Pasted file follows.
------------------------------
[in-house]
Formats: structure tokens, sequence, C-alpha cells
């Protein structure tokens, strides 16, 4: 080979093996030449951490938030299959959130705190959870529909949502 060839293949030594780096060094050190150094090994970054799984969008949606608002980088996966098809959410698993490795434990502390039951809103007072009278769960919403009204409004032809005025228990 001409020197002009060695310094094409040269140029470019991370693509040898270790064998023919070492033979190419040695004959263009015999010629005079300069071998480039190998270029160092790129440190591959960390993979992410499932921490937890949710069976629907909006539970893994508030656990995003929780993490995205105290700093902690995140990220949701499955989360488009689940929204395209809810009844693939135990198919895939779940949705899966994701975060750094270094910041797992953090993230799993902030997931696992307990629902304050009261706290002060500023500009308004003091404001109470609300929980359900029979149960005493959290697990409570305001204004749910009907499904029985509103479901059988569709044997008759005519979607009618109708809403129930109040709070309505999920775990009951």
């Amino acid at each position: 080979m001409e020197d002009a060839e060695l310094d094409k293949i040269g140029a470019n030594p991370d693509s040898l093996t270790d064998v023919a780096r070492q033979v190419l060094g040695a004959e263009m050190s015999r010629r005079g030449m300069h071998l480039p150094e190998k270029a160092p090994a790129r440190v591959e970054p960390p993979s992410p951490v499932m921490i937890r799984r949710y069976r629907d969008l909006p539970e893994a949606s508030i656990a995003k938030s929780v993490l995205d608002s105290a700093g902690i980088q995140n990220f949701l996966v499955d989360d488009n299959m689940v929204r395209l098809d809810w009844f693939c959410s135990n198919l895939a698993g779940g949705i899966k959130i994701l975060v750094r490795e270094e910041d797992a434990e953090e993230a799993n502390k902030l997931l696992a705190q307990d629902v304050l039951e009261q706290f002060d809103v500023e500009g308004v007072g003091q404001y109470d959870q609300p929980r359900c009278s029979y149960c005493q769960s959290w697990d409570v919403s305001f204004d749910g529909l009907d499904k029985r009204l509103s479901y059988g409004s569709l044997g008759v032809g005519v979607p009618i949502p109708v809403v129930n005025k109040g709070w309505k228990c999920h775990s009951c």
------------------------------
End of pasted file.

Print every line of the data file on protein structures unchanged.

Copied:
[in-house]
Formats: structure tokens, sequence, C-alpha cells
């Protein structure tokens, strides 16, 4: 080979093996030449951490938030299959959130705190959870529909949502 060839293949030594780096060094050190150094090994970054799984969008949606608002980088996966098809959410698993490795434990502390039951809103007072009278769960919403009204409004032809005025228990 001409020197002009060695310094094409040269140029470019991370693509040898270790064998023919070492033979190419040695004959263009015999010629005079300069071998480039190998270029160092790129440190591959960390993979992410499932921490937890949710069976629907909006539970893994508030656990995003929780993490995205105290700093902690995140990220949701499955989360488009689940929204395209809810009844693939135990198919895939779940949705899966994701975060750094270094910041797992953090993230799993902030997931696992307990629902304050009261706290002060500023500009308004003091404001109470609300929980359900029979149960005493959290697990409570305001204004749910009907499904029985509103479901059988569709044997008759005519979607009618109708809403129930109040709070309505999920775990009951």
């Amino acid at each position: 080979m001409e020197d002009a060839e060695l310094d094409k293949i040269g140029a470019n030594p991370d693509s040898l093996t270790d064998v023919a780096r070492q033979v190419l060094g040695a004959e263009m050190s015999r010629r005079g030449m300069h071998l480039p150094e190998k270029a160092p090994a790129r440190v591959e970054p960390p993979s992410p951490v499932m921490i937890r799984r949710y069976r629907d969008l909006p539970e893994a949606s508030i656990a995003k938030s929780v993490l995205d608002s105290a700093g902690i980088q995140n990220f949701l996966v499955d989360d488009n299959m689940v929204r395209l098809d809810w009844f693939c959410s135990n198919l895939a698993g779940g949705i899966k959130i994701l975060v750094r490795e270094e910041d797992a434990e953090e993230a799993n502390k902030l997931l696992a705190q307990d629902v304050l039951e009261q706290f002060d809103v500023e500009g308004v007072g003091q404001y109470d959870q609300p929980r359900c009278s029979y149960c005493q769960s959290w697990d409570v919403s305001f204004d749910g529909l009907d499904k029985r009204l509103s479901y059988g409004s569709l044997g008759v032809g005519v979607p009618i949502p109708v809403v129930n005025k109040g709070w309505k228990c999920h775990s009951c």